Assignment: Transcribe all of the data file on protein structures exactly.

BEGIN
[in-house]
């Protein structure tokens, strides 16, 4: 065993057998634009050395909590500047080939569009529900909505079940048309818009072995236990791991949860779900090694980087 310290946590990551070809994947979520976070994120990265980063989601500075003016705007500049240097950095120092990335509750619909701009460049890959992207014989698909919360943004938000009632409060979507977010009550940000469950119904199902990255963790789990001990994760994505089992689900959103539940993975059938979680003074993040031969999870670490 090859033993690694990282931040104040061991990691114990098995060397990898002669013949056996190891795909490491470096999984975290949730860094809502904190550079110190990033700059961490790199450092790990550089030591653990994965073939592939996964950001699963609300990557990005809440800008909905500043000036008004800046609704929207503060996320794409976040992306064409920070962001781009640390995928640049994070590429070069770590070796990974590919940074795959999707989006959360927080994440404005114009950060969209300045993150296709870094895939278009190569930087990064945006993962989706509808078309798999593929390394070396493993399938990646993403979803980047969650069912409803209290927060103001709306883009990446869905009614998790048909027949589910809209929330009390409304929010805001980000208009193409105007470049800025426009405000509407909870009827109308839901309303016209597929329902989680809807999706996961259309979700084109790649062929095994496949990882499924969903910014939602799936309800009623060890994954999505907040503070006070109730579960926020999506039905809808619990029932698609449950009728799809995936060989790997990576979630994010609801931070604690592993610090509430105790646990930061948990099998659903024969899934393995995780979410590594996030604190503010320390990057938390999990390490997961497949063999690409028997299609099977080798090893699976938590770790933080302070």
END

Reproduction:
[in-house]
């Protein structure tokens, strides 16, 4: 065993057998634009050395909590500047080939569009529900909505079940048309818009072995236990791991949860779900090694980087 310290946590990551070809994947979520976070994120990265980063989601500075003016705007500049240097950095120092990335509750619909701009460049890959992207014989698909919360943004938000009632409060979507977010009550940000469950119904199902990255963790789990001990994760994505089992689900959103539940993975059938979680003074993040031969999870670490 090859033993690694990282931040104040061991990691114990098995060397990898002669013949056996190891795909490491470096999984975290949730860094809502904190550079110190990033700059961490790199450092790990550089030591653990994965073939592939996964950001699963609300990557990005809440800008909905500043000036008004800046609704929207503060996320794409976040992306064409920070962001781009640390995928640049994070590429070069770590070796990974590919940074795959999707989006959360927080994440404005114009950060969209300045993150296709870094895939278009190569930087990064945006993962989706509808078309798999593929390394070396493993399938990646993403979803980047969650069912409803209290927060103001709306883009990446869905009614998790048909027949589910809209929330009390409304929010805001980000208009193409105007470049800025426009405000509407909870009827109308839901309303016209597929329902989680809807999706996961259309979700084109790649062929095994496949990882499924969903910014939602799936309800009623060890994954999505907040503070006070109730579960926020999506039905809808619990029932698609449950009728799809995936060989790997990576979630994010609801931070604690592993610090509430105790646990930061948990099998659903024969899934393995995780979410590594996030604190503010320390990057938390999990390490997961497949063999690409028997299609099977080798090893699976938590770790933080302070």